Parliamentary interns - joy, peace and good food at St Beuno's


I arrived with five other recent graduates at St Beuno’s Jesuit Retreat Centre in North Wales, a short taxi ride from the Welsh town of Rhyl. The six of us had been sent to St Beuno’s as part of the induction process for the faith and politics internships offered by Catholic Bishops' Conference of England and Wales. After a week of meetings all over central London, the second week was a silent retreat. The contrast on arriving at the centre was palpable.

We had all looked forward to this experience with a mixture of curiosity and nervousness. Every time we had met a previous intern from the years above, we asked them endless questions about their experience of Beuno's. “Is the food good?” “Is it really weird?” “Do you really not talk? Like… at all? Why not?” None of us had ever been on a silent retreat before. Most of us had never been on any kind of a retreat before, and we had known each other for only a week.

It turned out that we had mostly been put on the same corridor, so to claim that we had had a silent retreat would be dishonest as we frequently ended up chatting all piled into the one room trying to figure out our surroundings. The meal times and times of adoration proved to be the real times of silence, which wasn’t always easy. As interns in politics and faith, we were already having wide-ranging conversations on everything from Church teaching to Brexit. To put all of that on hold to go deeper into prayer together was very new for us and an extraordinary thing to do with such recent friendships.

As St Beuno’s is a Jesuit Spirituality Centre, our daily inputs were on Ignatian Spirituality, something I had heard lots about but had never attempted before. As someone with a degree in English Literature and Creative Writing, I found myself taking to it very naturally. The memorable moments for me were being guided through two scenes, one of arriving in the barn at the Nativity and then another of being present at the healing of Barnabas the blind man. In both, we were given the freedom to fill in the details with our imagination and to take time to interact with those around us. In the Nativity scene, we were asked to take hold of the baby Jesus and to examine how that made us feel. I had not expected to like this kind of spirituality, but I found that when you inhabit the scriptures, you had to treat them much more realistically than if you were simply reading them. I have to say that I really loved those sessions. The rhythm of spiritual direction in the morning, meals, mass and adoration started to take us deeper into the retreat and there was something about the routine that was very calming. We also took the time to explore the Welsh countryside and take in the views from the surrounding hills.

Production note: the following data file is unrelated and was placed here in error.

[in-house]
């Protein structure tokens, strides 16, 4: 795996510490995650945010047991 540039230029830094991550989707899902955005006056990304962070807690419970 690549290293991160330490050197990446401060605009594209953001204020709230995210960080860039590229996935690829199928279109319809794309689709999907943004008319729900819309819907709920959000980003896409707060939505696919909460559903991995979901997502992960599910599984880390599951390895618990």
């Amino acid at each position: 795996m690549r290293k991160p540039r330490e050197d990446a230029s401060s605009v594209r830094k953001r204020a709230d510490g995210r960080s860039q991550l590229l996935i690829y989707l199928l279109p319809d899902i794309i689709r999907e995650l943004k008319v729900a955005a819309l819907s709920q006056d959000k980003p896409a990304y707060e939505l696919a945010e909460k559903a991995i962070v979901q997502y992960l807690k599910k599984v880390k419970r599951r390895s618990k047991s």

Coming from all over the country, three from the North, two from the South and myself from South Wales, I think the setting gave us all different things. For some, a break from London was already needed (it was amazing how noticeable the change in the air quality was) and for others, city dwelling is so natural that it was missed. But for all our differences, when we shared our highlights on the final night, we all came down to common themes of the joy of bonding together, the peace discovered in silent prayer and reflection, and the quality of the food (it was really quite something).

On returning to Newman House, a Catholic student residence of sixty-five on Gower Street, I was amazed to find myself struggling to talk to others at mealtimes. Much like the air quality, it took some time to fall back into the practices of socialising and eating, things that at the time we had missed pretty desperately before. I think we were all really grateful that as members of a Catholic internship programme, this week of spiritual retreat was given real priority for us. Going into our places with Catholic MPs in Parliament or in the various Catholic organisations, the rhythm of prayer that we experienced and the peace that came with it will be a resource to remember whenever working life or London life gets too much. It was a really blessed experience.

Isaac Withers